An exploratory study into the intentionality of disfluency production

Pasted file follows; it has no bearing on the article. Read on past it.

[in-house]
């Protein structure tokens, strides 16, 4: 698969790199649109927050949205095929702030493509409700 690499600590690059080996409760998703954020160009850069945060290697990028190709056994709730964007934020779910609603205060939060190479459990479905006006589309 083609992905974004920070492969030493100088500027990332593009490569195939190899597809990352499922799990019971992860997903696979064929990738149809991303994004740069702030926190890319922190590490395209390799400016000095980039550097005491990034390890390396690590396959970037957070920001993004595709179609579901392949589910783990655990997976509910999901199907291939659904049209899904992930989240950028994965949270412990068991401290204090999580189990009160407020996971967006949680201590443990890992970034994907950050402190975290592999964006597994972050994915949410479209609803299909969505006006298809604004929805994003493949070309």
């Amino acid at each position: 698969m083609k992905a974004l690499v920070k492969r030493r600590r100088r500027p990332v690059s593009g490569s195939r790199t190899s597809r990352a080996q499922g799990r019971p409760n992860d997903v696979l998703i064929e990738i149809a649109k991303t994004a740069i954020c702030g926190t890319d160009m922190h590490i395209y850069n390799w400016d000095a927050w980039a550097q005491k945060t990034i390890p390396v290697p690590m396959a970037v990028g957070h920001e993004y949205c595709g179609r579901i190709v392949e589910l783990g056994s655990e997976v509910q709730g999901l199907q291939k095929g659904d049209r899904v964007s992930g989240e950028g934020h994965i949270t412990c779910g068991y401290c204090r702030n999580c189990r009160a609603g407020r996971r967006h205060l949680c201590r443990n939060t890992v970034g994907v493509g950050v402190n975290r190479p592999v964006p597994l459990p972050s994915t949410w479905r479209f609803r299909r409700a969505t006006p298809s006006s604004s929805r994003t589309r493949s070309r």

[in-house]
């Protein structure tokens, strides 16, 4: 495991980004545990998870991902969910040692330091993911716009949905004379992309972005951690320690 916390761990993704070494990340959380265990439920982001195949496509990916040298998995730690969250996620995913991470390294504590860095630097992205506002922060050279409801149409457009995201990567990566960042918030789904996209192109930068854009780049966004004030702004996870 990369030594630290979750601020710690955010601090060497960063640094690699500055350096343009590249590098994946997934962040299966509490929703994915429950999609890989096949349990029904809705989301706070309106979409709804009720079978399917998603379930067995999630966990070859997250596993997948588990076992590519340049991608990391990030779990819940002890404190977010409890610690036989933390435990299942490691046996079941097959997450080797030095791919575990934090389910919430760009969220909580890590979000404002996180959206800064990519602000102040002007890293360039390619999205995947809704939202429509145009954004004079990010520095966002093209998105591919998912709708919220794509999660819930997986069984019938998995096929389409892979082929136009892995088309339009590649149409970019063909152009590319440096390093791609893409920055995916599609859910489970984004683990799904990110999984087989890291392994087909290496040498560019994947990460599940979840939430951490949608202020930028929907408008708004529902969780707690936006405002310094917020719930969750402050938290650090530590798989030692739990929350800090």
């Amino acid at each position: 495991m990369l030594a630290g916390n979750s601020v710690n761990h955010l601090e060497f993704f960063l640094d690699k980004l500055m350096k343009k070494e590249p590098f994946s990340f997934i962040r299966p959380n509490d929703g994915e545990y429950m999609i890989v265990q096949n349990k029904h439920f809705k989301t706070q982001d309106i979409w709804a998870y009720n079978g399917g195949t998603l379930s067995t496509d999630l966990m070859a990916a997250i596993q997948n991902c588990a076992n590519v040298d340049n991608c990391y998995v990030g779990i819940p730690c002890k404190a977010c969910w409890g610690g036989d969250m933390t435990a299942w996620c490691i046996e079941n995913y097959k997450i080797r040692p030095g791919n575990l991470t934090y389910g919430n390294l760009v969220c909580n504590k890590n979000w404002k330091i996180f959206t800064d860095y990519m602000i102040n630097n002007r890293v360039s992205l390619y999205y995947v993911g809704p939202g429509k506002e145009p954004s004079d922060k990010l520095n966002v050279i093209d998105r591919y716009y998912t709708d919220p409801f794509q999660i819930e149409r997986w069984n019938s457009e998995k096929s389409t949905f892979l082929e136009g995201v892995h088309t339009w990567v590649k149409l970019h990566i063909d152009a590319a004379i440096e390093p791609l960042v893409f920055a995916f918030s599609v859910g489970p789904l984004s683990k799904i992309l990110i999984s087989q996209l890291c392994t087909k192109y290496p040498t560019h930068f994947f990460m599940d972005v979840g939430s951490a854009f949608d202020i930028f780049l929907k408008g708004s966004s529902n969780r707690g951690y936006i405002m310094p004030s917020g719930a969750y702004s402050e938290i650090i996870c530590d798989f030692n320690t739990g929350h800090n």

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Much research has been conducted into the ways that listeners make use of disfluencies in a speech stream. Conversely, there has been very little work conducted on the production of disfluencies. One particularly under researched question is whether disfluencies are an epiphenomenon of speech production problems (e.g. Oomen & Postma, 2001) or if they are used intentionally to signal upcoming delays or to comment on some facet of the speech stream (e.g. Clark & Fox Tree, 2002). Additionally, there has been suggestion that disfluencies do not act as a homogeneous group and might perform different functions within an utterance (e.g. Bortfeld et al. 2001). We perform an exploratory study which begins to investigate these claims by manipulating both Performance (epiphenomenon) and Competence (intentional usage) related factors within a controlled experimental environment. The results of this experiment are indexed by disfluency type to allow between type comparisons. Twenty Four participants undertook the experiment and produced a total of 1344 spontaneously generated but roughly formulaic utterances for analysis. Our main finding that Performance factors can increase the usage of certain types of disfluency (a) expands on previous findings that Performance factors can be manipulated experimentally, and (b) suggests that disfluencies should be treated individually rather than as a homogenous group. We find little support for the intentional use of any form of disfluency within this experiment.